800 numbers, also known as toll free numbers, make it easier for your customers
to reach businesses. A perfect toll free number helps customers, employees and vendors
to reach companies easily from across the U.S and Canada at no extra cost. A toll
free number can be chosen from a list of available numbers or can be a custom number
that represents a particular business. With the passing years there has been a change
in the nature and characteristics of toll free numbers. This article discusses the
evolution of 800 numbers,
their different forms and also their changing characteristics.
Evolution of 800 Numbers
It was in the year 1960 that the United Kingdom introduced “Free phone” services
and its Post Office started a facility for business users. The service spread like
a wildfire and in the year 1967 AT&T rolled out a service in the U.S as an alternative
to collect calling and to reduce its need for operators. AT&T called this service
or “Inward Wide Area Telephone Service”. Originally, there was a company that hosted
numbers for companies that wanted to use this service - mostly big hotels and car
rental businesses that used the service for reservations. Although demand for the
service grew, the hosting company went out of business forcing the companies to
take matters into their own hands. They opened their own call centers and continued
using 800 numbers.
Second Generation of Toll Free Numbers
In the year 1978, Roy P. Weber from Bridgewater, New Jersey invented the second
generation of the 800 toll free number system. Weber’s U.S Patent number 4, 191,
860 was filed on July 13, 1978 and was issued on March 4, 1980. The patent was assigned
to AT&T and it started to use this new technology from Weber’s Patent in the year
1982. This new invention of Weber’s was called the “Data Base Communication Call
Liberalization of Toll Free Numbers
From 1967 until 1986, two years following the AT&T break-up in 1984, AT&T was an
absolute monopoly assigning 800 numbers. Billing was based on average usage per
connection, per month. During 1985 and 1986, the FCC (Federal Communications Commission)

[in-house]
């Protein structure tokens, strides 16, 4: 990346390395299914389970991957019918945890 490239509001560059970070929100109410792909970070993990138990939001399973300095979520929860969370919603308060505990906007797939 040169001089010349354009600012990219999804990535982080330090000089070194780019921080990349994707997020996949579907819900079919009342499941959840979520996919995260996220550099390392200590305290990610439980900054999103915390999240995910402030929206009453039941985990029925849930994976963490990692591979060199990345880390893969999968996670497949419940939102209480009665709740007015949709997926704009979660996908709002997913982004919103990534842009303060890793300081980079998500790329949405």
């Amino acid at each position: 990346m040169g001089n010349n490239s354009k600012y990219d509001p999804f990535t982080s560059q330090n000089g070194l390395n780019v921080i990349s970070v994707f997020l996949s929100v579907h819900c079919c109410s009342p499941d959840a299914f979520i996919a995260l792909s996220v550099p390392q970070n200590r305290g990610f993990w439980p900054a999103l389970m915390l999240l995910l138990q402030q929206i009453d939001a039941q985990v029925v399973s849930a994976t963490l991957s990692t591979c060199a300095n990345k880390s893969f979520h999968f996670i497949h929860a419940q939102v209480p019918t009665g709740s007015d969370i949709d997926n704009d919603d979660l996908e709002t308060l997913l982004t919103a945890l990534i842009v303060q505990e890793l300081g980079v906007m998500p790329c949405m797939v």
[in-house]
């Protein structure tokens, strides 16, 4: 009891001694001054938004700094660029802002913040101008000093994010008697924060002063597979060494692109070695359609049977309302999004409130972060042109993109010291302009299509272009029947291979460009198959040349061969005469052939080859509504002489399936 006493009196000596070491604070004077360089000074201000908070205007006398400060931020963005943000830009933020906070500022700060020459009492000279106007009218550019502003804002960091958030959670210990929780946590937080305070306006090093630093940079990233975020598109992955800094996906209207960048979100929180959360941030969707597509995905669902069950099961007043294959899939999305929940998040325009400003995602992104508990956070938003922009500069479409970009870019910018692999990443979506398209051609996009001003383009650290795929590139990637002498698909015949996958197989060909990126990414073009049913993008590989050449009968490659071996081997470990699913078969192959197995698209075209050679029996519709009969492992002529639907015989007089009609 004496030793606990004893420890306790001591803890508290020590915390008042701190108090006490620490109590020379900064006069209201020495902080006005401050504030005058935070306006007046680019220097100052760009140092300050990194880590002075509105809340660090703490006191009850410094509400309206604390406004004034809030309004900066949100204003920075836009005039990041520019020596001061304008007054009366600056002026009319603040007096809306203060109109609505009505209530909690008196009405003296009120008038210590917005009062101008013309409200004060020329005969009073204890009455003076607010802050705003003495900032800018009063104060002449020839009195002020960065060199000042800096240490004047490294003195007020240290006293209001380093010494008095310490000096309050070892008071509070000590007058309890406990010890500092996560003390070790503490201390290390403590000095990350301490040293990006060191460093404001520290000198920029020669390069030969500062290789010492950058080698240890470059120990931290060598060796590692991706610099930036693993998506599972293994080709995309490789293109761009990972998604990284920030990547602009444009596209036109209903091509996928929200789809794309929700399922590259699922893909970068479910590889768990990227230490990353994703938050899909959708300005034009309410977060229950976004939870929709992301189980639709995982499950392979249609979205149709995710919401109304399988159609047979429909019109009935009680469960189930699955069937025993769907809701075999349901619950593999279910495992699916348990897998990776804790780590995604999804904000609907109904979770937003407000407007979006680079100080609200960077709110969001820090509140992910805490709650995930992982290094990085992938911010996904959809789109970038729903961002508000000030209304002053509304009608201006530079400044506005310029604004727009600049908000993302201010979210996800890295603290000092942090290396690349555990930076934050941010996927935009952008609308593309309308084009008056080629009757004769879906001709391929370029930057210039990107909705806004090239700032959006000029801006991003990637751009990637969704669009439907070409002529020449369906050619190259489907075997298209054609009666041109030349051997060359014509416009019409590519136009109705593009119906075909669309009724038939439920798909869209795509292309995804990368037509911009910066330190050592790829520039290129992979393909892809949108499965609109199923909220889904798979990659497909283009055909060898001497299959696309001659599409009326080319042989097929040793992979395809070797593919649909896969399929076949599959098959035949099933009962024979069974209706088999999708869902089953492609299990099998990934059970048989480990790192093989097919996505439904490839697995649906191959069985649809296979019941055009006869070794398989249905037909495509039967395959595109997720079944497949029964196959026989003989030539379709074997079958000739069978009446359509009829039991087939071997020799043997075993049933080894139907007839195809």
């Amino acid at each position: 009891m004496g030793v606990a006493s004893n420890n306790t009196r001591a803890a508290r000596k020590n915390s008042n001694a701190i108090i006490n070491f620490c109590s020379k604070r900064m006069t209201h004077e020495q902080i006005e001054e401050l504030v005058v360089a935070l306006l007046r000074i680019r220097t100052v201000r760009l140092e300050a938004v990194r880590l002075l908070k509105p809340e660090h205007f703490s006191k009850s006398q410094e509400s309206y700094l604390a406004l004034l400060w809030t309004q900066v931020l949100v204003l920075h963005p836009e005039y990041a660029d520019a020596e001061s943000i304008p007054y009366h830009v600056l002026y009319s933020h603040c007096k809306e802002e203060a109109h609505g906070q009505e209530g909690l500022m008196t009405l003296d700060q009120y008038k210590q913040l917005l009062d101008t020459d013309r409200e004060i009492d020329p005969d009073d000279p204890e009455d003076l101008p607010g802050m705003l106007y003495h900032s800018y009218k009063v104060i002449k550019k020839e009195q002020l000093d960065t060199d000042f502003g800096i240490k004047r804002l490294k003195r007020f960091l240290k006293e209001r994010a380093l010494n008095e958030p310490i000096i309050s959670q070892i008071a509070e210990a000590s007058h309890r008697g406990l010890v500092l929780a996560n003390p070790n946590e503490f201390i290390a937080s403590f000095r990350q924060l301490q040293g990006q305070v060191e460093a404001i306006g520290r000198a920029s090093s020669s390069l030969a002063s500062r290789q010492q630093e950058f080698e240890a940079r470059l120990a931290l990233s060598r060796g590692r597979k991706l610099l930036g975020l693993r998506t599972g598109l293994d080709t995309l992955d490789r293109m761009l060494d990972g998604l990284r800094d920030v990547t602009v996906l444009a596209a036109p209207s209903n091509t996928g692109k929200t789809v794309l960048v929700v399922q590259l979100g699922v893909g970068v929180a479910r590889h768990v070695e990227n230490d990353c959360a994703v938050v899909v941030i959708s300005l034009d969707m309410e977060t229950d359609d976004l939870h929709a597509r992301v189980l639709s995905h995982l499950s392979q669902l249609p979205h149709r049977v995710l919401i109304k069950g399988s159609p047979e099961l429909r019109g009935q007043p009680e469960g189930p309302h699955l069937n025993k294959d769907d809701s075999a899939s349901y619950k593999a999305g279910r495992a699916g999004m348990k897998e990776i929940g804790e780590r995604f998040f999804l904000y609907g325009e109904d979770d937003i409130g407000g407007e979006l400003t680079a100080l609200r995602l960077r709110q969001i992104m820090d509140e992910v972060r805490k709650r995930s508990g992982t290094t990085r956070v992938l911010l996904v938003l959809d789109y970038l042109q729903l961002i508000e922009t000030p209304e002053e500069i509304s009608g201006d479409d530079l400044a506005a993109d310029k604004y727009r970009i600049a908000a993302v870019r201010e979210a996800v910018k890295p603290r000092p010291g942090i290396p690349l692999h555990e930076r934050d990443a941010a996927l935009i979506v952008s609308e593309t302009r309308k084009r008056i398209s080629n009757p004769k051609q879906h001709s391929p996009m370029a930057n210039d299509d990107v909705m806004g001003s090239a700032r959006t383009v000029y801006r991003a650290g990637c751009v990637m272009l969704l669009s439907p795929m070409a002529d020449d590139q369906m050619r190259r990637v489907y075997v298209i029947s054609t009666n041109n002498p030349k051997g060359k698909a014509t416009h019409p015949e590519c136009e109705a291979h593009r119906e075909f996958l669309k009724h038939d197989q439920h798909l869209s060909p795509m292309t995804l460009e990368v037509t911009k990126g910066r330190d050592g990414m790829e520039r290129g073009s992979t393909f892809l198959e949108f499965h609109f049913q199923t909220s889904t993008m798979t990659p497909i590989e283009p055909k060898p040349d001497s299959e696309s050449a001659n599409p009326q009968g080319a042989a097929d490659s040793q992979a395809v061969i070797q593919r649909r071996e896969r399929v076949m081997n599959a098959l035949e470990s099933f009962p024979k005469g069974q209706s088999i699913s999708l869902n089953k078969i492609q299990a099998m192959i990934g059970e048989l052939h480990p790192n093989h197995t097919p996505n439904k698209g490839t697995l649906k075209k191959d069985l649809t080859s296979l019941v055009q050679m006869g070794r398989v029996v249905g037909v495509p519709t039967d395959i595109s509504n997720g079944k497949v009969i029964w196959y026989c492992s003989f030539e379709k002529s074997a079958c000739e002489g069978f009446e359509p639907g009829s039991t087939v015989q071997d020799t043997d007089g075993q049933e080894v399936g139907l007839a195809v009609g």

and Federal Court that oversaw the divestment of AT&T and the consequent development
in the telecom industry, ordered for a fully portable toll free number system. The
liberalization of the
toll free numbers actually helped and encouraged its growth and development.
Owning Toll Free Numbers
Portability of 800 numbers ensures that that they no longer remain tied to any particular
service provider or carrier. So, now it is possible to change your service provider
without changing your toll free number. This further encouraged the growth of this
number because it saved companies’ investment. It is now a one time investment.
Once you have an 800 number you can use it forever. You can change your service
provider or your business but you can carry your number with you.
The New Era
The advent of
vanity numbers came shortly after the AT&T break-up of 1984. These numbers
helped businesses to make their phone numbers easily memorable to their customers.
So there developed such memorable vanity numbers as: 1 800 Go FEDEX or 1 800 Got
Junk? In 1996, the supply of 1 800 numbers became exhausted and new toll free prefixes
began to be introduced - 888 was introduced in 1996, 877 and 866 were introduced
in 1998 and 1999 respectively and the latest 855 was introduced
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